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St James Church

St James Church (15), which dates back to Margaret’s time, is where pilgrims were invited to rest after the rigours of their journey before proceeding on to Dunfermline or St Andrews.

Follow the signs to the church which is set one street back from the sea front. It is likely that in Margaret’s time it was nearer the edge of the sea. The present bank of Battery Road running around the bay would not have been there and a natural high-water level would have been nearer the church.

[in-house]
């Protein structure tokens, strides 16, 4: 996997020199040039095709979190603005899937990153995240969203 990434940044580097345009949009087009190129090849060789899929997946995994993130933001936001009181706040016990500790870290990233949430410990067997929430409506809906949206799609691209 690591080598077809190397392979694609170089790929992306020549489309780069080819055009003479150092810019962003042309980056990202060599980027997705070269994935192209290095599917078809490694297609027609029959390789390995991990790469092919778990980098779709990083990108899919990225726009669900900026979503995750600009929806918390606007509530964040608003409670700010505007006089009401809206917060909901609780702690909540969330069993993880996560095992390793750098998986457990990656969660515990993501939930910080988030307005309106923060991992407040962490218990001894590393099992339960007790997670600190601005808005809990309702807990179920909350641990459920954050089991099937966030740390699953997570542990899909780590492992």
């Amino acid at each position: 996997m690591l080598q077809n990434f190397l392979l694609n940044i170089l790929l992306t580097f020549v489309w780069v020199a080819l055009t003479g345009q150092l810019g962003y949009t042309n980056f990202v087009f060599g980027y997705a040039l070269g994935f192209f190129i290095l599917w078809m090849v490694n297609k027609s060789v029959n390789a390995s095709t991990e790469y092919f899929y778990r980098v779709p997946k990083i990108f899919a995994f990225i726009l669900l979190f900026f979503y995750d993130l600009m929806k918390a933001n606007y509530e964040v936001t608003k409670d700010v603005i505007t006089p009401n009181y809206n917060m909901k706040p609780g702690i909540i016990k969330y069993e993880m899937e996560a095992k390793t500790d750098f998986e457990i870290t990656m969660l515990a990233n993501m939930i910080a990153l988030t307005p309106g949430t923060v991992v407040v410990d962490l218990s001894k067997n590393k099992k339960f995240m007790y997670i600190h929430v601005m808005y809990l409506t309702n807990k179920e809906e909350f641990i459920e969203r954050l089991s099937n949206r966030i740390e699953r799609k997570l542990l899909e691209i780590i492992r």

St James church wall with graveyard inside.

There is a route for visitors around the village with white explanatory signs on features of interest. There is one at the St. James Church site, no. 11 on that route, as shown below

The white sign at St James churchyard.

It looks at first sight that only the graveyard now remains. A wall of the church survives near the north-west corner at the back of the site. The rest of the church was destroyed by Cromwell’s army in 1651, as were many other buildings in the village, in revenge for not having supported him at the Battle of Inverkeithing.


Image credits – Martin Wilkinson